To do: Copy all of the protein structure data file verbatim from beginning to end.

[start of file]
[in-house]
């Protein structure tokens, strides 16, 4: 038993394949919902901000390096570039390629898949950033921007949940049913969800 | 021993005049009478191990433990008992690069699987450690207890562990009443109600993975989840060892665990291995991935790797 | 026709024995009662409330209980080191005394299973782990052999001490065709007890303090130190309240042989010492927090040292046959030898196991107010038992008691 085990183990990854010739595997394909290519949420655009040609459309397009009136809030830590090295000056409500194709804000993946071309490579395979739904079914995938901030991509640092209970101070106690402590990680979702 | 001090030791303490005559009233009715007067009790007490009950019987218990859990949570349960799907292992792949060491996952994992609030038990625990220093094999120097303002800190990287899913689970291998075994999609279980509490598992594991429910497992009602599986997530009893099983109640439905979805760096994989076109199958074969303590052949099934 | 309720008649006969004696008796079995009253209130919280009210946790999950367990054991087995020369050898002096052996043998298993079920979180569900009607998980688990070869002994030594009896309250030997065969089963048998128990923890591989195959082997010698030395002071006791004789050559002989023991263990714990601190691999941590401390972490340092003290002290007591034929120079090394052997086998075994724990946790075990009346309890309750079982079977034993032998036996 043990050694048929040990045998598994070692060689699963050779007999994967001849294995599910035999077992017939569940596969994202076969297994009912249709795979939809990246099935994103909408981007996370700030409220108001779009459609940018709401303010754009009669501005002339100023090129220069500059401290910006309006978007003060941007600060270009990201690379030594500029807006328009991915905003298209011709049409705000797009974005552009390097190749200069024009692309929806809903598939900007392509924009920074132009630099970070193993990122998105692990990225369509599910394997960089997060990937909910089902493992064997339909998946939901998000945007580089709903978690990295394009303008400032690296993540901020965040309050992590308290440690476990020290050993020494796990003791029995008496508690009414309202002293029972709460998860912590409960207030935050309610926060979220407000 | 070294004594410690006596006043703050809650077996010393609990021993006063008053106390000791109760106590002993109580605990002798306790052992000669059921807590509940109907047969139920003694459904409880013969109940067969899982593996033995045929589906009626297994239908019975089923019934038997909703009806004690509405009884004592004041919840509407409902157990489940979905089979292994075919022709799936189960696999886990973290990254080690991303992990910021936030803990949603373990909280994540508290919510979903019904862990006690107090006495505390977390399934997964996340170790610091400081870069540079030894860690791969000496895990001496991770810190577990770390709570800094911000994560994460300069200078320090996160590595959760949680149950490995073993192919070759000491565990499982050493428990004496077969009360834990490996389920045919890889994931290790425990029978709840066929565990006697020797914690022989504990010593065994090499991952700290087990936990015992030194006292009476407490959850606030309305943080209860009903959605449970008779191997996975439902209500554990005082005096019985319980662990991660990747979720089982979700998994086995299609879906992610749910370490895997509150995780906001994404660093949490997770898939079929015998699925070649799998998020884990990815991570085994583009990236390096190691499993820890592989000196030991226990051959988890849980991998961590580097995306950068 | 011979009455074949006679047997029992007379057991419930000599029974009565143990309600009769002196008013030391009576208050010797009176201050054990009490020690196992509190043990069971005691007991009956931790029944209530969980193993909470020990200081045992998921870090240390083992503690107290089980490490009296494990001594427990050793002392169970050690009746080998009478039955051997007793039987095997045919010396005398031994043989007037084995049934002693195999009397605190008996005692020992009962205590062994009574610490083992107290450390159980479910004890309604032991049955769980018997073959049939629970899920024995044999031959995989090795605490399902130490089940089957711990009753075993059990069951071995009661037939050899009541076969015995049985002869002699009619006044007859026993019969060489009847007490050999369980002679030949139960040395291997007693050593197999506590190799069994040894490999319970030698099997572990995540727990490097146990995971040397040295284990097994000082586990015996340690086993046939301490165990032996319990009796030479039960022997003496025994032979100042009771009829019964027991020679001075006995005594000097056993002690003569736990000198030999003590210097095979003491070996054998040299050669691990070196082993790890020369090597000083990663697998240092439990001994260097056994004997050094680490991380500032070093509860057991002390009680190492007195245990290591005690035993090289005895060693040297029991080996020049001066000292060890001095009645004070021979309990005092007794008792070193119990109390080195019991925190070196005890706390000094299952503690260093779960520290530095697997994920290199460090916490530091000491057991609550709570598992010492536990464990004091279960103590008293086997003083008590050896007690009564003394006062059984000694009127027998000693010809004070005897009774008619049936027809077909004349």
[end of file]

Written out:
[in-house]
């Protein structure tokens, strides 16, 4: 038993394949919902901000390096570039390629898949950033921007949940049913969800 | 021993005049009478191990433990008992690069699987450690207890562990009443109600993975989840060892665990291995991935790797 | 026709024995009662409330209980080191005394299973782990052999001490065709007890303090130190309240042989010492927090040292046959030898196991107010038992008691 085990183990990854010739595997394909290519949420655009040609459309397009009136809030830590090295000056409500194709804000993946071309490579395979739904079914995938901030991509640092209970101070106690402590990680979702 | 001090030791303490005559009233009715007067009790007490009950019987218990859990949570349960799907292992792949060491996952994992609030038990625990220093094999120097303002800190990287899913689970291998075994999609279980509490598992594991429910497992009602599986997530009893099983109640439905979805760096994989076109199958074969303590052949099934 | 309720008649006969004696008796079995009253209130919280009210946790999950367990054991087995020369050898002096052996043998298993079920979180569900009607998980688990070869002994030594009896309250030997065969089963048998128990923890591989195959082997010698030395002071006791004789050559002989023991263990714990601190691999941590401390972490340092003290002290007591034929120079090394052997086998075994724990946790075990009346309890309750079982079977034993032998036996 043990050694048929040990045998598994070692060689699963050779007999994967001849294995599910035999077992017939569940596969994202076969297994009912249709795979939809990246099935994103909408981007996370700030409220108001779009459609940018709401303010754009009669501005002339100023090129220069500059401290910006309006978007003060941007600060270009990201690379030594500029807006328009991915905003298209011709049409705000797009974005552009390097190749200069024009692309929806809903598939900007392509924009920074132009630099970070193993990122998105692990990225369509599910394997960089997060990937909910089902493992064997339909998946939901998000945007580089709903978690990295394009303008400032690296993540901020965040309050992590308290440690476990020290050993020494796990003791029995008496508690009414309202002293029972709460998860912590409960207030935050309610926060979220407000 | 070294004594410690006596006043703050809650077996010393609990021993006063008053106390000791109760106590002993109580605990002798306790052992000669059921807590509940109907047969139920003694459904409880013969109940067969899982593996033995045929589906009626297994239908019975089923019934038997909703009806004690509405009884004592004041919840509407409902157990489940979905089979292994075919022709799936189960696999886990973290990254080690991303992990910021936030803990949603373990909280994540508290919510979903019904862990006690107090006495505390977390399934997964996340170790610091400081870069540079030894860690791969000496895990001496991770810190577990770390709570800094911000994560994460300069200078320090996160590595959760949680149950490995073993192919070759000491565990499982050493428990004496077969009360834990490996389920045919890889994931290790425990029978709840066929565990006697020797914690022989504990010593065994090499991952700290087990936990015992030194006292009476407490959850606030309305943080209860009903959605449970008779191997996975439902209500554990005082005096019985319980662990991660990747979720089982979700998994086995299609879906992610749910370490895997509150995780906001994404660093949490997770898939079929015998699925070649799998998020884990990815991570085994583009990236390096190691499993820890592989000196030991226990051959988890849980991998961590580097995306950068 | 011979009455074949006679047997029992007379057991419930000599029974009565143990309600009769002196008013030391009576208050010797009176201050054990009490020690196992509190043990069971005691007991009956931790029944209530969980193993909470020990200081045992998921870090240390083992503690107290089980490490009296494990001594427990050793002392169970050690009746080998009478039955051997007793039987095997045919010396005398031994043989007037084995049934002693195999009397605190008996005692020992009962205590062994009574610490083992107290450390159980479910004890309604032991049955769980018997073959049939629970899920024995044999031959995989090795605490399902130490089940089957711990009753075993059990069951071995009661037939050899009541076969015995049985002869002699009619006044007859026993019969060489009847007490050999369980002679030949139960040395291997007693050593197999506590190799069994040894490999319970030698099997572990995540727990490097146990995971040397040295284990097994000082586990015996340690086993046939301490165990032996319990009796030479039960022997003496025994032979100042009771009829019964027991020679001075006995005594000097056993002690003569736990000198030999003590210097095979003491070996054998040299050669691990070196082993790890020369090597000083990663697998240092439990001994260097056994004997050094680490991380500032070093509860057991002390009680190492007195245990290591005690035993090289005895060693040297029991080996020049001066000292060890001095009645004070021979309990005092007794008792070193119990109390080195019991925190070196005890706390000094299952503690260093779960520290530095697997994920290199460090916490530091000491057991609550709570598992010492536990464990004091279960103590008293086997003083008590050896007690009564003394006062059984000694009127027998000693010809004070005897009774008619049936027809077909004349």